The Supreme Court's decision this week not to hear the Virginia transgender case was a disappointment to all transgender people.

Another local Virginia transgender student is now sharing his story, and so is his father, hoping to help people better understand the issue.

When Paul Wooldridge's teenage daughter Nicole suddenly quit McLean High School's all star softball team, he didn't know what was wrong.

His then-daughter, told him he identified as a male. Now a senior in high school, he's change his name to Rowan, is comfortable sharing his story.

"We're always been out there. Transgender people have always existed, it's just we've always been in hiding because everyone's been so afraid of us. And when people are afraid of things they tend to lash out and not really be accepting. And not be accepting at all," said Rowan.

Rowan is the feature story in the award-winning student magazine, the Highlander.

"I just really wanted to share my story so that people could realize that I'm not really that much different than everyone else. I'm not some spectacle that no one is ever going to understand. It's not a huge mystery," said Rowan. "I wasn't born a girl. I was born a guy that the rest of society saw as a girl," he said.

Rowan's good friend Marissa Walia stood by him through the transition.

"I just don't understand people that think that it's so about them to a point that they think they have a right to be against it. It's like, it's not your life," said Walia.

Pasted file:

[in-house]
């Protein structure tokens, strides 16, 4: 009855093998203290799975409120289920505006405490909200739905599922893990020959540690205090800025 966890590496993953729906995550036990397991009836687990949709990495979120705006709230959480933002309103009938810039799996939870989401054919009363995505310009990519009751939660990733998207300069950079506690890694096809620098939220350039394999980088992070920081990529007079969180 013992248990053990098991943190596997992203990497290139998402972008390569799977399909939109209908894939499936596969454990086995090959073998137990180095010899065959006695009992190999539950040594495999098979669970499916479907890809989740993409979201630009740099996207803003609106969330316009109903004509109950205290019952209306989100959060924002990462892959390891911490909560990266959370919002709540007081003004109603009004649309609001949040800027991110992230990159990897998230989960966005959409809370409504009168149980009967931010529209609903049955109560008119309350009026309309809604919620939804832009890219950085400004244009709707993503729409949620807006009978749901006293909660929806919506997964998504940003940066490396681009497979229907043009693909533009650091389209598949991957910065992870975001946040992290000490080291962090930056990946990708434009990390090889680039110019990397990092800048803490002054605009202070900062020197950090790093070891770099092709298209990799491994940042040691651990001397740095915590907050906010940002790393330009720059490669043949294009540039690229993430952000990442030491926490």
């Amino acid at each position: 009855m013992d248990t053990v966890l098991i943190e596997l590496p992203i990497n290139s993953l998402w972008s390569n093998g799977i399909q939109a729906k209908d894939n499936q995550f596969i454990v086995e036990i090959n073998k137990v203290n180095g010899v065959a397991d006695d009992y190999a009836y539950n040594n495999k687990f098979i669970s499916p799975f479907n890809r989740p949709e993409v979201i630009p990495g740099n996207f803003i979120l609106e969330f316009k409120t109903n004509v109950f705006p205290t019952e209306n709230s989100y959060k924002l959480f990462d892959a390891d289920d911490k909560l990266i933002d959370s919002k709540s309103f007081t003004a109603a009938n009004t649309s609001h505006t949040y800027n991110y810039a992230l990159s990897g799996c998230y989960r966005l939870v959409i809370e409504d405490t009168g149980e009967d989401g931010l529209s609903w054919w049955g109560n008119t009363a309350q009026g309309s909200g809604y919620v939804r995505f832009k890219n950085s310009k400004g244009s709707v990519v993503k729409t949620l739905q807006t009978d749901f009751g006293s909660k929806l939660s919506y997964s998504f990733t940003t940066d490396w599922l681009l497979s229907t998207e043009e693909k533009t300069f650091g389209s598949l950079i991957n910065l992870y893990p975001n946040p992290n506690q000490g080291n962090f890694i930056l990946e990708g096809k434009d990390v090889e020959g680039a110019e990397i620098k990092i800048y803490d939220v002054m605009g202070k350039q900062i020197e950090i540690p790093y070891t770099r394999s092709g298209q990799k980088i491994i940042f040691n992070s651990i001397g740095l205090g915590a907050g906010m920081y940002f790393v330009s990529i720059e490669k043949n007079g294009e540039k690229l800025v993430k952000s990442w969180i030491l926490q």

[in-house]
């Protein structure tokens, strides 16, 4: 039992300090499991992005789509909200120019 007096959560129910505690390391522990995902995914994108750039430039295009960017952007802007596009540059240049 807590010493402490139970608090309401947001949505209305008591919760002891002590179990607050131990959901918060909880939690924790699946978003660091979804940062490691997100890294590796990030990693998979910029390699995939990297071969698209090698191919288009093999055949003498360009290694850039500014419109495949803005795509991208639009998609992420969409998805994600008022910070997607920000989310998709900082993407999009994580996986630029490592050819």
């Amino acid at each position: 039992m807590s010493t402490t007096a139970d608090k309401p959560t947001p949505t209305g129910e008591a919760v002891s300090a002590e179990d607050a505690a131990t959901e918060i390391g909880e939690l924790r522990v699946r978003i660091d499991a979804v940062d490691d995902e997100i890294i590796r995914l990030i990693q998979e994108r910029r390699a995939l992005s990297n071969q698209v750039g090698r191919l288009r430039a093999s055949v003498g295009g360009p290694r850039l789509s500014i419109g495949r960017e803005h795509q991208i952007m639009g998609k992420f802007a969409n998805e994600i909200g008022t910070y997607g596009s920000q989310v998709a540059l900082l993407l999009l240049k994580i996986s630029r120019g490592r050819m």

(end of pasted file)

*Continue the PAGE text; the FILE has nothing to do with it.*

At first, it was tough for Rowan's parents.

"And, yeah. You go through the shock, you go through grief, all those stages of denial and anger. You go through all of that," said Wooldridge.

Knowing he had to love and accept his new son, Paul Wooldridge got to work learning.

Keeping it a secret from his family for many months, he finally put a PowerPoint presentation and invited his family over. It starts with explaining that Paul has a son, a transgender boy named Rowan. He explains that gender identity is different than sexual orientation.

"Okay, you guys ready to meet Rowan?," Paul asked. Rowan's senior class picture in a tux and bow tie pops up and the relatives realize who Rowan is.

"He's the same kind, strong, intelligent, funny person you have known all his life. He is a transgender male. Please love and respect him as you grandson or nephew or cousin or friend of whatever relations you have to him," wrote Paul. He asked them to use the pronouns "he" and "him" and to be respectful and accepting.

That's something nobody had to tell Rowan's friend Marissa, "A friend is a friend no matter who they are. Or what they're gender is or whatever."

The Fairfax County School Board chairman put out a statement this week saying that FCPS is fully committed to extending its non-discrimination policy to include gender identify.